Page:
Retail stores, regardless of size, typically require more operational complexity. Not only will you have to manage the business side of affairs, you will also need to consider the logistics of hiring and retaining on-site employees and handling the maintenance of your real estate.
With ecommerce, much of the operational process can be automated through the use of ecommerce tools, simplifying the day-to-day operations of your business and freeing up time to devote to different profitable ventures.
Total cost of ownership.
The total cost of ownership (TCO) involves reviewing the often overlooked aspects of maintaining a business, from purchasing and implementation costs to maintaining a website or physical store.
With retail, much of the overlooked costs come from the maintenance of the physical store. These expenses can range from rental fees and business insurance to smaller items such as the cash register or POS terminal.
For ecommerce businesses, calculating the TCO is primarily centered around the day-to-day operations of your website. This includes maintaining the domain name, subscription fees from an ecommerce provider or developer, as well as broader marketing efforts involving advertising campaigns and social media outreach.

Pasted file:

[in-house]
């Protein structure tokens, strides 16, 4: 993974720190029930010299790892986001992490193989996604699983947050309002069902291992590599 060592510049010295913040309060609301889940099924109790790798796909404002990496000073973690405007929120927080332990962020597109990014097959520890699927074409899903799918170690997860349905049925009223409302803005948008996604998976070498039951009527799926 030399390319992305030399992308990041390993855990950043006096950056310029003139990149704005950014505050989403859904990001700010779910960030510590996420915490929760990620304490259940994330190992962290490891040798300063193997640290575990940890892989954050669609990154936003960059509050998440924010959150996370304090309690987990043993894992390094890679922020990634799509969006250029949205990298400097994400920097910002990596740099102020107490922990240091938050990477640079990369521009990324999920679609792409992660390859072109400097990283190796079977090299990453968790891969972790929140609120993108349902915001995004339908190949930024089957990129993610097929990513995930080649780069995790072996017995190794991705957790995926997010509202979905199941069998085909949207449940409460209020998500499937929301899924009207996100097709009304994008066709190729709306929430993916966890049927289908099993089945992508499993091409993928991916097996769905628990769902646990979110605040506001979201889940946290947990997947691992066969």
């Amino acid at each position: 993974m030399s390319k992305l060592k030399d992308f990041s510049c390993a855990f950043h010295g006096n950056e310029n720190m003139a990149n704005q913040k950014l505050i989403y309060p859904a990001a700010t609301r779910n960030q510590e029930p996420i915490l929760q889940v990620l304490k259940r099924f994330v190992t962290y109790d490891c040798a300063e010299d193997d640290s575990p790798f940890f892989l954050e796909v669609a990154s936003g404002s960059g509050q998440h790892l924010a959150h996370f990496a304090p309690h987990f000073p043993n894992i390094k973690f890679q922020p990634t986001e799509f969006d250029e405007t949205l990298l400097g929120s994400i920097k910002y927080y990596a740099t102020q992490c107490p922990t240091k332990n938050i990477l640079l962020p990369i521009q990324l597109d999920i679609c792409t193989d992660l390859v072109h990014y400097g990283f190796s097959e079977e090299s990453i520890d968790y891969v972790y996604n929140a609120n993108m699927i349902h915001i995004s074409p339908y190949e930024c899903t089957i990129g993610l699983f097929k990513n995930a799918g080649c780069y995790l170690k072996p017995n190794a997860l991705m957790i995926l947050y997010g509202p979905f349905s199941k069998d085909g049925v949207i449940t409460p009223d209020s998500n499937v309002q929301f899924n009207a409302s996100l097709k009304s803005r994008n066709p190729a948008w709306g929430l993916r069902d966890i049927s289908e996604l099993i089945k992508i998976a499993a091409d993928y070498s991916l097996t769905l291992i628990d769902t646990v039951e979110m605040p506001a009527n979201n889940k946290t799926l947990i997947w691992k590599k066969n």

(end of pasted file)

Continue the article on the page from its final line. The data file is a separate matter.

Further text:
In the modern shopping world, offering sales across multiple channels has become increasingly popular, coalescing to create the omnichannel approach.
Omnichannel selling involves offering products and services across disparate channels, from classic brick-and-mortar stores to online platforms.
Most medium-sized to larger retailers now offer omnichannel retailing, as collaboration between the online and offline world has rapidly become a necessity for businesses. Despite the benefits involved, omnichannel does add additional complexity to your business operations.
For ecommerce businesses, omnichannel has become nearly the default business model. By offering options across channels beyond the online store itself — including social media and smartphone apps — ecommerce provides an all-in-one, inclusive business model.
Risks and limitations.
Of course, with any unique business model comes certain risk and limitations — and neither retail nor ecommerce is free from them.
With retail, the risk and limitations are far more known, with theft a historical example. However, even in the modern age, there are significant obstacles to retailing success, most of them centered around the idea of modernization.
As online and ecommerce businesses have taken off with the advent of new technologies, physical stores have been forced to keep up. Business owners must ensure that they can compete with ecommerce stores regarding product availability, shipping timelines and customer satisfaction.